For Elderly, Relief for Emotional Ills Can Be Elusive New York Times (03/21/01) Vol. 105, No. 11 p.6; Morris, Lois B.
Mental health professionals are frustrated with the high
number of elderly people who shrug mental illness off as symptoms of
aging and do not seek professional help. Meanwhile, knowledge about the
diagnosis and treatment of mental disorders among this population is
growing. Only half of older people who report their symptoms get
treatment, and only 3 percent are treated by a mental health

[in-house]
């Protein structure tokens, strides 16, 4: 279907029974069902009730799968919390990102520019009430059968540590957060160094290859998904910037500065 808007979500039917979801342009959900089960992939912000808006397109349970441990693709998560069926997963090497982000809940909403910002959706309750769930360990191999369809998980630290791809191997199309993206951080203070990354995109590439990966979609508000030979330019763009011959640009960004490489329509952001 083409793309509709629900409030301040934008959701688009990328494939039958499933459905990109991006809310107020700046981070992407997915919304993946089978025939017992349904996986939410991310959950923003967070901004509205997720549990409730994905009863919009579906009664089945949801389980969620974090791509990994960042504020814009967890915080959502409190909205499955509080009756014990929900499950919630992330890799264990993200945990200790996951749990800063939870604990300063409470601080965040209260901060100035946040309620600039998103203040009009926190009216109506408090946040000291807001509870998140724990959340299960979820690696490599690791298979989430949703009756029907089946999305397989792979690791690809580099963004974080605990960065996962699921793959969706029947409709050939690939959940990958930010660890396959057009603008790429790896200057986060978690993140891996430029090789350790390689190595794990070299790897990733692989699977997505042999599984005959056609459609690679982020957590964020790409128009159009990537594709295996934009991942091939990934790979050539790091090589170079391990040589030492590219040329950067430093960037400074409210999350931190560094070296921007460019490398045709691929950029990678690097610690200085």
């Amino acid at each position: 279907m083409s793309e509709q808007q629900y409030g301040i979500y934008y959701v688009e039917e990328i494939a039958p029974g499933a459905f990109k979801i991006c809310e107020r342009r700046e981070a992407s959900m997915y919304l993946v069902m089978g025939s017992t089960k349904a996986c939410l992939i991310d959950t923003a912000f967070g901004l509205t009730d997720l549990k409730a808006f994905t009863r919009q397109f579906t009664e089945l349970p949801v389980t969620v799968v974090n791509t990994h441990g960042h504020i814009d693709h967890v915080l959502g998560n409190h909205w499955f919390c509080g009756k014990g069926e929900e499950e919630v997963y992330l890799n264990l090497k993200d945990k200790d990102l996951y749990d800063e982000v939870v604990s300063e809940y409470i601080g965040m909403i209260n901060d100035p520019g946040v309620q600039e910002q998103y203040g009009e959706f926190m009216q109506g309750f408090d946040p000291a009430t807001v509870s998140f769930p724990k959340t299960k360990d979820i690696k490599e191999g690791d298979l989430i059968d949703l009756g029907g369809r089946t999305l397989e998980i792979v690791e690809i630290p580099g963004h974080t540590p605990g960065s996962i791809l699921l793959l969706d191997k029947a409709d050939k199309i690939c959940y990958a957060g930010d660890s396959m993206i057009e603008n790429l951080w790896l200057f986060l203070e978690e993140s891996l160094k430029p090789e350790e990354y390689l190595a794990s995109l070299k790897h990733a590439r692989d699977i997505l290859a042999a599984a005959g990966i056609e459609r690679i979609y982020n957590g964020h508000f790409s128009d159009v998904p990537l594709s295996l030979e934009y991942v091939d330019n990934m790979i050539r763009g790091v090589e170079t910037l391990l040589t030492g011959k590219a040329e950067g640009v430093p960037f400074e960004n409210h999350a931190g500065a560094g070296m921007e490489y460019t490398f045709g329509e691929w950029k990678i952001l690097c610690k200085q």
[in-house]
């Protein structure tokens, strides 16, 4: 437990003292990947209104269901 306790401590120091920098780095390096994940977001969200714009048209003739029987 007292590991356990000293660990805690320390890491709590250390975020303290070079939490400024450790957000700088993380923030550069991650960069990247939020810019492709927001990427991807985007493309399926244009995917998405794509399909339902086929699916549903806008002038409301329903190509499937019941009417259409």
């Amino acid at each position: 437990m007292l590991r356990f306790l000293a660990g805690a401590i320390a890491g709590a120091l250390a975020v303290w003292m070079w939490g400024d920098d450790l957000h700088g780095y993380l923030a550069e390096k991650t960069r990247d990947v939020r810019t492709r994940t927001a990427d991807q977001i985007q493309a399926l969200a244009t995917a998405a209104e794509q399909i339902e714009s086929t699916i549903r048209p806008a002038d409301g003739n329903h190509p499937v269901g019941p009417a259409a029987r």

professional. Heart disease, the most common cause of death among this
age group, is linked to mental symptoms in several ways. Depression can
be a side effect of many medications. However, this dynamic is expected
to change in the near future as baby boomers reach retirement age. This
group entered psychotherapy in record numbers and has suffered from
depression and from drug and alcohol abuse at historically high rates,
so a psychiatric diagnosis is not likely to be stigmatizing for them.